I used my Greek and Hebrew Dictionary and a Lexicon to further clarify this scripture. In the Pauline letters, Jesus Christ is used as a PROPER NAME not as a split title as you portray it. Jesus is not used to reference the “man” side and Christ the “Messiah” side. It is used together as a proper name for our God… Jesus Christ. That is one of the reasons I referenced Isaiah 43-46 and asked you to use those as well. Isaiah tells us who our God is. Isaiah 43:3 says “For I am the Lord, your God, The Holy One of Israel, your Savior.” So, who it our God? Our Savior, Jesus Christ!

    Now, the question becomes is there more than one God? Mormonism teaches that God was once a man who had a god himself and then he progressed, through obedience to the laws and ordinances of the gospel of his god, to become a God himself. Mormonism also teaches that we can do the same thing. We can progress, just like our God did, through obedience to the laws and ordinances of the gospel, to become gods. Does this line up with scripture? We know that our God is Jesus Christ our Savior… but can there be more gods than Him?

    Let’s look at Isaiah 43:10-11… they read “Before me no god was formed, nor will there be one after me. I, even I, am the Lord, and apart from me there is no savior.” Let’s look at one more, Isaiah 44:6 says “I am the first and the last; apart from me there is no God.” We are clearly told here that there are NO OTHER GODS besides our Savior, Jesus Christ. There were not gods prior to Him, nor will there ever be any gods after Him.

    In addition, let’s look at Malachi 3:6. It reads, “I, the Lord, do not change.” This further backs up what Hebrews 13:8 says… Jesus Christ, our Lord, our God, does not change. He is the same yesterday, today and forever.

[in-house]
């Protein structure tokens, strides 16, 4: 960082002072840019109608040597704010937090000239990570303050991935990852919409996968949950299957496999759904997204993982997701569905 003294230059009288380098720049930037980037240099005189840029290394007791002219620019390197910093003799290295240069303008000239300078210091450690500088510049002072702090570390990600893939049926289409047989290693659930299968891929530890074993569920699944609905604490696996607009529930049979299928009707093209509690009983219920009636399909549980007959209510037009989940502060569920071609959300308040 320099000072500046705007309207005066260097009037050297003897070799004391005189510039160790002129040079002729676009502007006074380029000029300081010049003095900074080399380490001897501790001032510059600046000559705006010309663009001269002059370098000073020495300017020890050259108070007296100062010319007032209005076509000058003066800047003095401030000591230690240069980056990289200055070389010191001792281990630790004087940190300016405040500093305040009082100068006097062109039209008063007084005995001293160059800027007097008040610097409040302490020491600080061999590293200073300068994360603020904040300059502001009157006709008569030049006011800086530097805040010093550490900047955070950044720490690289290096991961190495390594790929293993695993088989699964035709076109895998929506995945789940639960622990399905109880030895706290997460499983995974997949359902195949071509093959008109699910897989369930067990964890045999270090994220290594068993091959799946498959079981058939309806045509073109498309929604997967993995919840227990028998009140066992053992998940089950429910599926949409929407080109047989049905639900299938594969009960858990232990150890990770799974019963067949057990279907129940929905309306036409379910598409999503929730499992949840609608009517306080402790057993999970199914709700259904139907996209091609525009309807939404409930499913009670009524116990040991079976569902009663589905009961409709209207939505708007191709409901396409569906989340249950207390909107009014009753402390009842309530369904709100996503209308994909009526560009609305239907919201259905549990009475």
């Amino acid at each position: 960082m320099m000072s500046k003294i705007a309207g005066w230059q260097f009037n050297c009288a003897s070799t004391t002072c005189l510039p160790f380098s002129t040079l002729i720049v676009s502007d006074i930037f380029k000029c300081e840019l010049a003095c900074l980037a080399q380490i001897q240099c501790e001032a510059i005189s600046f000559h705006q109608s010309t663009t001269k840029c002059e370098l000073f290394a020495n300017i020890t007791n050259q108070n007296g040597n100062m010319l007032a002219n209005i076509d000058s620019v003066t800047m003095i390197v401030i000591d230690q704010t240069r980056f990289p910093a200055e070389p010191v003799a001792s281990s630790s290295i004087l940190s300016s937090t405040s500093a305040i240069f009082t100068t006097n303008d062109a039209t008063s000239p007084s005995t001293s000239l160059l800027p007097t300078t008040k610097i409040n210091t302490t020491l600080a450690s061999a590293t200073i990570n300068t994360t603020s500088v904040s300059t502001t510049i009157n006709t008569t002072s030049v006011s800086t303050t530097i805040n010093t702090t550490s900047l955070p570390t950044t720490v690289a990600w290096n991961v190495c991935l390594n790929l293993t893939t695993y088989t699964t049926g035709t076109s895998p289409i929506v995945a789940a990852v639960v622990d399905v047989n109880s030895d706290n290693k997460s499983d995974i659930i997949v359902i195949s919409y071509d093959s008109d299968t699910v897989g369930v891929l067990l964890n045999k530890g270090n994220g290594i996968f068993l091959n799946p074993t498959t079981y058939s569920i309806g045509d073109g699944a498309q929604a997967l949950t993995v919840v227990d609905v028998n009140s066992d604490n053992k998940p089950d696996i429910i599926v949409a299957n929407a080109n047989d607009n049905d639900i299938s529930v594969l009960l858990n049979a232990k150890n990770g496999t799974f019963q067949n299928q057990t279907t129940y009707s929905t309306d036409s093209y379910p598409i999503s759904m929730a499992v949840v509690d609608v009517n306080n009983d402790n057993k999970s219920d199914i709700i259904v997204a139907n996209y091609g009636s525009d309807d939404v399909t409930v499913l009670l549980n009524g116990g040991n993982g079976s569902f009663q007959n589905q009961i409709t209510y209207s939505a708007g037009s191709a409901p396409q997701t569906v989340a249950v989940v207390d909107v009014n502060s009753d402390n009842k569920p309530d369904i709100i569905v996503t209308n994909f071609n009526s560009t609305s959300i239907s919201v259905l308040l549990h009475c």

On a side note, you also mentioned in your post that God can change his mind. Specifically, you said “God may explicitly change His mind from time to time…”. This is actually incorrect. We are told in Numbers 23:19… “God is not a man, that he should lie, nor a son of man, that he should change his mind.” This verse, in addion to refuting your claim that god can change his mind, also refutes mormon theology that god was once a man.

    So, let’s recap this. The bible tells us:

    1) Jesus Christ is our God and Savior
    2) There was no God prior to God
    3) There will never be another God besides God
    4) Jesus Christ, our God, does not change
    5) God does not change His mind

    All of this goes directly against Mormonism’s teachings. Here is the bottom line… either Mormonism is incorrect OR the bible is incorrect. Which one is it?

    Darrell

  103. September 18, 2008 at 7:41 pm

    I don’t see that your distinction of the “proper name” changes my analysis at all. A proper name is often used to encompass different aspects of a person. In this case it simply encompasses both aspects of who Jesus is. My argument still stands. Heb. 13:8 cannot be talking about the ontology of Jesus without violating your own creedal requirement (and the Mormon requirement) that God be “uncreated.”

    You wrote:

    “Now, the question becomes is there more than one God?”

    I think you’re getting ahead of the argument here. You still haven’t really addressed the points I brought up in my post. We can argue about polytheism later, once we’ve already covered what I actually wrote.

    Not that this issue is irrelevant of course. Inevitably this discussion is going to HAVE to deal with the ontology of God generally, and not just Christ.

    But for now, you’ve got a problem.